Third, and perhaps most compellingly, is our capacity for tolerating imperfection: The trade-off for operating a tractor that isn’t fully “smart” could involve injury to a human, but it’s far more likely that damages would be to property or crops. An imperfectly operating self-driving car has a far higher likelihood of causing injury or death, as its environment could be filled with pedestrians as well as other drivers and passengers. Sadly, we’ve already seen this happen.

It’s quite possible that the race to full autonomy may be won on a farm – and that’s a good thing for the future of autonomous driving overall

In a sentence, it could be easier and safer to experiment on farms, which should encourage innovation and continue to bring incremental benefits to operators. Perhaps that’s why we’ve seen such applications being applied to farms well before the technologies started showing up in consumer vehicles.

Autonomy has already arrived on farms

Not only are farms using some form of intelligent, or precision farming that includes autonomous functionality on an increasing basis, but academics in the UK tested a fully-autonomous farm in 2017; sowing, fertilising, sampling and analyses, and harvesting were all accomplished by autonomous vehicles. It involved a lot of preprogrammed movement, and the equipment and systems were handmade and therefore unlikely to survive on a real farm, but the implications were as clear as they were stunning: The autonomous farming future is already near, if not already here.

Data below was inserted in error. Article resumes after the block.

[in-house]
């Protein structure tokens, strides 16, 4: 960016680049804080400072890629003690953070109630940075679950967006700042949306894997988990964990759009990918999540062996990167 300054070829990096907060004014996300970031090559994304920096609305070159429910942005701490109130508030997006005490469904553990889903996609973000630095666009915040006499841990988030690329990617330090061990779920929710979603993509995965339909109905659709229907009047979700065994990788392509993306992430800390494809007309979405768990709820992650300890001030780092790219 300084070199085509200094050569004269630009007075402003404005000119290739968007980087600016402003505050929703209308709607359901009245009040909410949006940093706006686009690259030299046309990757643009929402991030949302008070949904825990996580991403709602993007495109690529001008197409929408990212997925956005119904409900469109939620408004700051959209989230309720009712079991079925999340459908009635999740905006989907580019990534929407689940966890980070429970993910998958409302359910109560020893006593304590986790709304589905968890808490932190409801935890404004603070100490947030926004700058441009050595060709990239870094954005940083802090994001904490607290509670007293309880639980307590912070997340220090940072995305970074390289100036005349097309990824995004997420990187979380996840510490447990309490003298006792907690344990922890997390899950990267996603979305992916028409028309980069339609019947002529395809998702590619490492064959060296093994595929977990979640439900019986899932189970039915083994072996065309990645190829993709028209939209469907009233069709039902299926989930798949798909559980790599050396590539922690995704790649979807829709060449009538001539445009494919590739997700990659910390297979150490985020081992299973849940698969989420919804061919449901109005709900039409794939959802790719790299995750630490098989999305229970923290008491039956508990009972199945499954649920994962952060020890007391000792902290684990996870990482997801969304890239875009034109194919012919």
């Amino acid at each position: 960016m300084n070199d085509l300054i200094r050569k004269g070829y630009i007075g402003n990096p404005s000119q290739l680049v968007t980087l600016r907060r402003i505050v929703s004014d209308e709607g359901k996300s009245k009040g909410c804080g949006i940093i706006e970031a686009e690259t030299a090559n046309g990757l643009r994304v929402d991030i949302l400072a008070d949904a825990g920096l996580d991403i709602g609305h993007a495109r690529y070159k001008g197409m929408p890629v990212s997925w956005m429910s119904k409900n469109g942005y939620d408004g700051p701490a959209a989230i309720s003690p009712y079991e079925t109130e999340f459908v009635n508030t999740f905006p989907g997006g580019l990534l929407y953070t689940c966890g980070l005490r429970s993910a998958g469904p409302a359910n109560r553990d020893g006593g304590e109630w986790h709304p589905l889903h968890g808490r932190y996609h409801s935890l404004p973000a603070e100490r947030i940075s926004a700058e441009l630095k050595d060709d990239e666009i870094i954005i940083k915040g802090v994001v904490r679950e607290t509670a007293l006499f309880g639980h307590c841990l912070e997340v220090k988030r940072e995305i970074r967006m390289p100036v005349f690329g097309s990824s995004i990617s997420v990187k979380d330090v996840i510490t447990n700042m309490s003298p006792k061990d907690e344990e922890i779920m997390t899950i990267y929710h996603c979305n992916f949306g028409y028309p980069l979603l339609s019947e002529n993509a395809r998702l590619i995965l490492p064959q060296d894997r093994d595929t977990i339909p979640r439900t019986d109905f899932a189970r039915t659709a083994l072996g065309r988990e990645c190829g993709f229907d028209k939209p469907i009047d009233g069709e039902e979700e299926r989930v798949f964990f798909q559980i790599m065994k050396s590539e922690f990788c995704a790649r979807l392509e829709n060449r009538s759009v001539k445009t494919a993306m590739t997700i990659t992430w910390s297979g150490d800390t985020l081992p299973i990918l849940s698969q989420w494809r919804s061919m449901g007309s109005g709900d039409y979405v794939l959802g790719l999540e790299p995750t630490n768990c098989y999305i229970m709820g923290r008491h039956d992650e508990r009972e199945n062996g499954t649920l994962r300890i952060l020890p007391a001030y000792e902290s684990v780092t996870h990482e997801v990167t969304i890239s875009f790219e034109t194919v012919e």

So how far away is the first truly autonomous tractor? We tested ours two years ago and were very happy with the results. Further innovation is needed, most notably on the control systems that enable operation by a smart network, and not simply trying to mimic what a human driver could (or couldn’t) do.

From our perspective, it’s quite possible that the race to full autonomy may be won on a farm.  And that’s a good thing for the future of autonomous driving overall.